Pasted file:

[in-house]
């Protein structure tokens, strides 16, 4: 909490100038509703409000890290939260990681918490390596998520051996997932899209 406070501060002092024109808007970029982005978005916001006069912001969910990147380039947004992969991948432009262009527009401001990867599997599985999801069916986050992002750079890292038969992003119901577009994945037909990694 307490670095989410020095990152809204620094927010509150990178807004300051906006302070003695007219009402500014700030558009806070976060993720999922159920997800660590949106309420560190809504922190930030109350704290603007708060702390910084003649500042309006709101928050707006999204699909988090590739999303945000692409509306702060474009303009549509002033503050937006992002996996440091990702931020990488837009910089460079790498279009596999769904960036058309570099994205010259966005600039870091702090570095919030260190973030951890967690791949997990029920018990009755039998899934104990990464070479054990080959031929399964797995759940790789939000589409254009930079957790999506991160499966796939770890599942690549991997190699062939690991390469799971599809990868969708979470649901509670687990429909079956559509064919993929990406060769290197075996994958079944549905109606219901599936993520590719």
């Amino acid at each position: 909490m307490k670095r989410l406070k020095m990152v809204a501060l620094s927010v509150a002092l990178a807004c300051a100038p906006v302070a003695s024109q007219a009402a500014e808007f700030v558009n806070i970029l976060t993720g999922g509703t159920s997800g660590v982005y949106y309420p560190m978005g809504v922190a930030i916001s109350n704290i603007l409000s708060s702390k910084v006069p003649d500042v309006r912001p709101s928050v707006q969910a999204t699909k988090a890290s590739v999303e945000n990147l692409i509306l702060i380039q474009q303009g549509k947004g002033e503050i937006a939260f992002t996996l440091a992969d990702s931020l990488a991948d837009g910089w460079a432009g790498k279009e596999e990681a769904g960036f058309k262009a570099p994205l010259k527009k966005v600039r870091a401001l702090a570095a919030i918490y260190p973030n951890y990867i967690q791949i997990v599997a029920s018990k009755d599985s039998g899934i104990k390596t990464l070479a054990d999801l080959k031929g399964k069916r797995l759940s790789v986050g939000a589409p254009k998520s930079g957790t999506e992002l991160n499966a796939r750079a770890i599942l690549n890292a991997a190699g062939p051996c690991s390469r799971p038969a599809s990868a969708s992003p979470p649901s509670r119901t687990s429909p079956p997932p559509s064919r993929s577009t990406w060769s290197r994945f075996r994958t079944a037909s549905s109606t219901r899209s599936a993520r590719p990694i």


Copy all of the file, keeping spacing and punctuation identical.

[in-house]
């Protein structure tokens, strides 16, 4: 909490100038509703409000890290939260990681918490390596998520051996997932899209 406070501060002092024109808007970029982005978005916001006069912001969910990147380039947004992969991948432009262009527009401001990867599997599985999801069916986050992002750079890292038969992003119901577009994945037909990694 307490670095989410020095990152809204620094927010509150990178807004300051906006302070003695007219009402500014700030558009806070976060993720999922159920997800660590949106309420560190809504922190930030109350704290603007708060702390910084003649500042309006709101928050707006999204699909988090590739999303945000692409509306702060474009303009549509002033503050937006992002996996440091990702931020990488837009910089460079790498279009596999769904960036058309570099994205010259966005600039870091702090570095919030260190973030951890967690791949997990029920018990009755039998899934104990990464070479054990080959031929399964797995759940790789939000589409254009930079957790999506991160499966796939770890599942690549991997190699062939690991390469799971599809990868969708979470649901509670687990429909079956559509064919993929990406060769290197075996994958079944549905109606219901599936993520590719």
């Amino acid at each position: 909490m307490k670095r989410l406070k020095m990152v809204a501060l620094s927010v509150a002092l990178a807004c300051a100038p906006v302070a003695s024109q007219a009402a500014e808007f700030v558009n806070i970029l976060t993720g999922g509703t159920s997800g660590v982005y949106y309420p560190m978005g809504v922190a930030i916001s109350n704290i603007l409000s708060s702390k910084v006069p003649d500042v309006r912001p709101s928050v707006q969910a999204t699909k988090a890290s590739v999303e945000n990147l692409i509306l702060i380039q474009q303009g549509k947004g002033e503050i937006a939260f992002t996996l440091a992969d990702s931020l990488a991948d837009g910089w460079a432009g790498k279009e596999e990681a769904g960036f058309k262009a570099p994205l010259k527009k966005v600039r870091a401001l702090a570095a919030i918490y260190p973030n951890y990867i967690q791949i997990v599997a029920s018990k009755d599985s039998g899934i104990k390596t990464l070479a054990d999801l080959k031929g399964k069916r797995l759940s790789v986050g939000a589409p254009k998520s930079g957790t999506e992002l991160n499966a796939r750079a770890i599942l690549n890292a991997a190699g062939p051996c690991s390469r799971p038969a599809s990868a969708s992003p979470p649901s509670r119901t687990s429909p079956p997932p559509s064919r993929s577009t990406w060769s290197r994945f075996r994958t079944a037909s549905s109606t219901r899209s599936a993520r590719p990694i």